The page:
£0.85 x 0.85 (15% average tax paid on SIPP income after 25% tax-free withdrawal and 20% Basic Rate tax paid on the remaining 75% of income) = 0.7225

= 72p left

So the SIPP leaves you with 72p on the £1, whereas the ISA leaves you with 68p, in a comparison I deliberately skewed against the SIPP.

How skewed?

Well, in reality some of your SIPP income will be withdrawn tax-free using your Personal Allowance (PA). I also haven’t factored in the benefit of salary sacrifice or employer contributions. (I appreciate they’re not available to everybody).

SIPP savings – Basic Rate taxpayer, including Personal Allowance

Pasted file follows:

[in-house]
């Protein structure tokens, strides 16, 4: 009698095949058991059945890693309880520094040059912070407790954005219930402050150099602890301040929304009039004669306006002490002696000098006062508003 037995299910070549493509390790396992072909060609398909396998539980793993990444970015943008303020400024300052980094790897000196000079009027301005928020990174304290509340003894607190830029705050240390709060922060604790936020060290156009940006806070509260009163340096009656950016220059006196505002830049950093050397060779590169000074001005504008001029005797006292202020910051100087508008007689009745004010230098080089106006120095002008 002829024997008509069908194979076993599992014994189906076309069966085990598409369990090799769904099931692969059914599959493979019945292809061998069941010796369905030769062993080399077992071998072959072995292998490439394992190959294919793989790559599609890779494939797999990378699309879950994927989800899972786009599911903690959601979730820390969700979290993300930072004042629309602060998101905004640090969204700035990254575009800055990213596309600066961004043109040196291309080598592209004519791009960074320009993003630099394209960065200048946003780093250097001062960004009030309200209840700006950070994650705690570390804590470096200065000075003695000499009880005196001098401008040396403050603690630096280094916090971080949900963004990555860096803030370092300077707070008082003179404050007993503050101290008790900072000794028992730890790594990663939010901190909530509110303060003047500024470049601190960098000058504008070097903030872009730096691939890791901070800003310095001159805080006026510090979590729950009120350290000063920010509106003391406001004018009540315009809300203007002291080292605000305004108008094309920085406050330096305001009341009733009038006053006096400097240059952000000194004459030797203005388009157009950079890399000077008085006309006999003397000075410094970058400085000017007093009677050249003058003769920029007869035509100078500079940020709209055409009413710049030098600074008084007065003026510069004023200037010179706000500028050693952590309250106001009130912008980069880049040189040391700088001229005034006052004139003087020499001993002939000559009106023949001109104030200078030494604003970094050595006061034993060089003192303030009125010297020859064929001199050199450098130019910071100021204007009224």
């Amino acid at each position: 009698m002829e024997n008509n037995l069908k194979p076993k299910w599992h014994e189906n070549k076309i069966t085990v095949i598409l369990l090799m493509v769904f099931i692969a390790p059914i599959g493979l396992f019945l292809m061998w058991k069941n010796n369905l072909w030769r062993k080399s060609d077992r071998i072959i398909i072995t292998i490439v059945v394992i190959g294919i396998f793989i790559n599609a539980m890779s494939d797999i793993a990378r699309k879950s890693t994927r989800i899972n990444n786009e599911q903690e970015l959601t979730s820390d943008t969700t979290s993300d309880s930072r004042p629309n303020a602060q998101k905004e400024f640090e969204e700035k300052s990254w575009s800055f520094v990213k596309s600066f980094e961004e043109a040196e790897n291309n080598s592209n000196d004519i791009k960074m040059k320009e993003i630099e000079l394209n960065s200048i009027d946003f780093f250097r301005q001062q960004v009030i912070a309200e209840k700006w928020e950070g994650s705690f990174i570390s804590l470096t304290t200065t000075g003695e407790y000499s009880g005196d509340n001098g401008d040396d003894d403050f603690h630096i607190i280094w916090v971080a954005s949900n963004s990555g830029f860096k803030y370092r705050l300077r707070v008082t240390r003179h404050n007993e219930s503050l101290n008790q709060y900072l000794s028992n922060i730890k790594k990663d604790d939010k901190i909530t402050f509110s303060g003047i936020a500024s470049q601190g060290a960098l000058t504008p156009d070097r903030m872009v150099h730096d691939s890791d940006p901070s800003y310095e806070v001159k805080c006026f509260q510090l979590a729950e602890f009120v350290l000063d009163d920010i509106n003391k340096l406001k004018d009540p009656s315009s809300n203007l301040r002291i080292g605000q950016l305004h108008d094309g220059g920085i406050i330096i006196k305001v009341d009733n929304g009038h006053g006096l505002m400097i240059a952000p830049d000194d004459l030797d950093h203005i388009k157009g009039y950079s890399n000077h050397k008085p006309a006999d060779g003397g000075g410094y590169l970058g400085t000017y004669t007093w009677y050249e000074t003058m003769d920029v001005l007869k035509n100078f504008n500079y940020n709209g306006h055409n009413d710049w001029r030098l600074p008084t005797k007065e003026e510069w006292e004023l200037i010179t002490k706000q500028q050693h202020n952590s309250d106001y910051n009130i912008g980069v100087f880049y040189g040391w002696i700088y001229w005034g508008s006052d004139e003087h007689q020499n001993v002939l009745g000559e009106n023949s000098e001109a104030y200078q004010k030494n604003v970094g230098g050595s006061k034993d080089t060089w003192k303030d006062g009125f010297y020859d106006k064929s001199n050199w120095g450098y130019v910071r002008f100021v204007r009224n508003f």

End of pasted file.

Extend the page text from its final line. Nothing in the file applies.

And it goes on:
The SIPP advantage improves dramatically when you account for tax-free Personal Allowance withdrawals of income.

£1 x 0.68 (32% tax) = 0.68

0.68 x 1.25 (20% tax relief) = 0.85

£25,000 income withdrawn from SIPP:

£25,000 x 0.75 (after 25% tax-free withdrawal) = £18,750 taxable income

£18,750 – £12,500 (Personal Allowance) = £6,250 taxable income

£6,250 x 0.2 (20% tax) = £1,250 tax paid

1,250 / 25,000 x 100 = 5% average tax paid on income

£0.85 x 0.95 (0.85 is left from £1 gross on way in, 5% tax average tax paid on way out)

= 80p left

In this scenario, the 80p you get out of a SIPP is worth over 17% more than the 68p dispensed by an ISA. Mileage varies depending on how much you withdraw from your SIPP in any one tax year.

The effect of National Insurance is also interesting here. Tax relief examples generally show 80p being grossed up to £1, or £1 being grossed up to £1.25, to show you how 20% tax relief works. (Just multiply your net figure by 1.25). But much depends on how your pension contributions are deducted.